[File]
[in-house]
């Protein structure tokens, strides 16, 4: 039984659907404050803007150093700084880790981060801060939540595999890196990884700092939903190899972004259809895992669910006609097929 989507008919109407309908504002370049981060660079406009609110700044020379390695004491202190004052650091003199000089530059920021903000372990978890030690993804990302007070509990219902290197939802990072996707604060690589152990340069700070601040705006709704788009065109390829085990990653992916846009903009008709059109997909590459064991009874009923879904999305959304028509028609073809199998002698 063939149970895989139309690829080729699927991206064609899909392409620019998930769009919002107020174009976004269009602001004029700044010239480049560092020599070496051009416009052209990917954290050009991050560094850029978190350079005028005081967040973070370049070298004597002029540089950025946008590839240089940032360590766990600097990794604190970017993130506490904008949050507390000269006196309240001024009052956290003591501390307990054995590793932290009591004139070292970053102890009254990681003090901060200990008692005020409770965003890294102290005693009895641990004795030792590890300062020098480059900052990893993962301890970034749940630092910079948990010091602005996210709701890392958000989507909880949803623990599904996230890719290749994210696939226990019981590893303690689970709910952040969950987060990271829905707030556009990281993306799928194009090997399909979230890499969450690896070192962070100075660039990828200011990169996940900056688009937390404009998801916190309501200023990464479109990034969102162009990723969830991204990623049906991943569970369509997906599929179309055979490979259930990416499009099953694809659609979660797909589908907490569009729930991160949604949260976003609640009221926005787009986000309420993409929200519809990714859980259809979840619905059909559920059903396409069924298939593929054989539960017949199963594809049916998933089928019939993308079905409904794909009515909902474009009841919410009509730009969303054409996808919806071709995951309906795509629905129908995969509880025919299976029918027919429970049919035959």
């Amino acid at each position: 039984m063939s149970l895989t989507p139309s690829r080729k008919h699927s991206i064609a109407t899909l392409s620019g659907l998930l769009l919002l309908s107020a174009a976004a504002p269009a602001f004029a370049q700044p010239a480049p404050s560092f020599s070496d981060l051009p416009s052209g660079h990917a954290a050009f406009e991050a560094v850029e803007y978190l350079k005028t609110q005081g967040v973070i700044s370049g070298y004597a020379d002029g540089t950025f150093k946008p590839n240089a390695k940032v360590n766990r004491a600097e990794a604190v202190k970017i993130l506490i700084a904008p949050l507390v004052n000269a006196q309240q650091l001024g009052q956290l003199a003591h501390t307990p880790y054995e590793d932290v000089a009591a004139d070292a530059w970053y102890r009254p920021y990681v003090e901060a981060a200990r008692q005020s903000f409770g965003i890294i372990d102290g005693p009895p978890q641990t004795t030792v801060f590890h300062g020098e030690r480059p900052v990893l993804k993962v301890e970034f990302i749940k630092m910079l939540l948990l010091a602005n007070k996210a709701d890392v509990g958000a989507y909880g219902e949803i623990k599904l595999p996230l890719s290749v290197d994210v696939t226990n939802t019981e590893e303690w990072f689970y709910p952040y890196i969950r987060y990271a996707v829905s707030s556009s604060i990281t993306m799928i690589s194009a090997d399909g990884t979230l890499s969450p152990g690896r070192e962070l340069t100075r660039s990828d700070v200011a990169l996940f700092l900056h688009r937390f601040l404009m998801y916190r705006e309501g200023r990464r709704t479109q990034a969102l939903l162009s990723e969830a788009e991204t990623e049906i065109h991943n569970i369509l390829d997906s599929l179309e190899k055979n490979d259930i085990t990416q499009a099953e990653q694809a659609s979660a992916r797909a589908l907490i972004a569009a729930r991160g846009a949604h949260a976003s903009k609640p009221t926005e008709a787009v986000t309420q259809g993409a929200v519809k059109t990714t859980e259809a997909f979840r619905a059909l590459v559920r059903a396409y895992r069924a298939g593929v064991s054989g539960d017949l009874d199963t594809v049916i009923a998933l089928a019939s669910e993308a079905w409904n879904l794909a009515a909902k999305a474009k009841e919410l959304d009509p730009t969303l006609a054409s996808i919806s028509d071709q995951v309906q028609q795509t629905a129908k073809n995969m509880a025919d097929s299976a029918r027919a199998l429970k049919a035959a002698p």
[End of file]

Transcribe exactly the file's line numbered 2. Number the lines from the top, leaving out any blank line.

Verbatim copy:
């Protein structure tokens, strides 16, 4: 039984659907404050803007150093700084880790981060801060939540595999890196990884700092939903190899972004259809895992669910006609097929 989507008919109407309908504002370049981060660079406009609110700044020379390695004491202190004052650091003199000089530059920021903000372990978890030690993804990302007070509990219902290197939802990072996707604060690589152990340069700070601040705006709704788009065109390829085990990653992916846009903009008709059109997909590459064991009874009923879904999305959304028509028609073809199998002698 063939149970895989139309690829080729699927991206064609899909392409620019998930769009919002107020174009976004269009602001004029700044010239480049560092020599070496051009416009052209990917954290050009991050560094850029978190350079005028005081967040973070370049070298004597002029540089950025946008590839240089940032360590766990600097990794604190970017993130506490904008949050507390000269006196309240001024009052956290003591501390307990054995590793932290009591004139070292970053102890009254990681003090901060200990008692005020409770965003890294102290005693009895641990004795030792590890300062020098480059900052990893993962301890970034749940630092910079948990010091602005996210709701890392958000989507909880949803623990599904996230890719290749994210696939226990019981590893303690689970709910952040969950987060990271829905707030556009990281993306799928194009090997399909979230890499969450690896070192962070100075660039990828200011990169996940900056688009937390404009998801916190309501200023990464479109990034969102162009990723969830991204990623049906991943569970369509997906599929179309055979490979259930990416499009099953694809659609979660797909589908907490569009729930991160949604949260976003609640009221926005787009986000309420993409929200519809990714859980259809979840619905059909559920059903396409069924298939593929054989539960017949199963594809049916998933089928019939993308079905409904794909009515909902474009009841919410009509730009969303054409996808919806071709995951309906795509629905129908995969509880025919299976029918027919429970049919035959």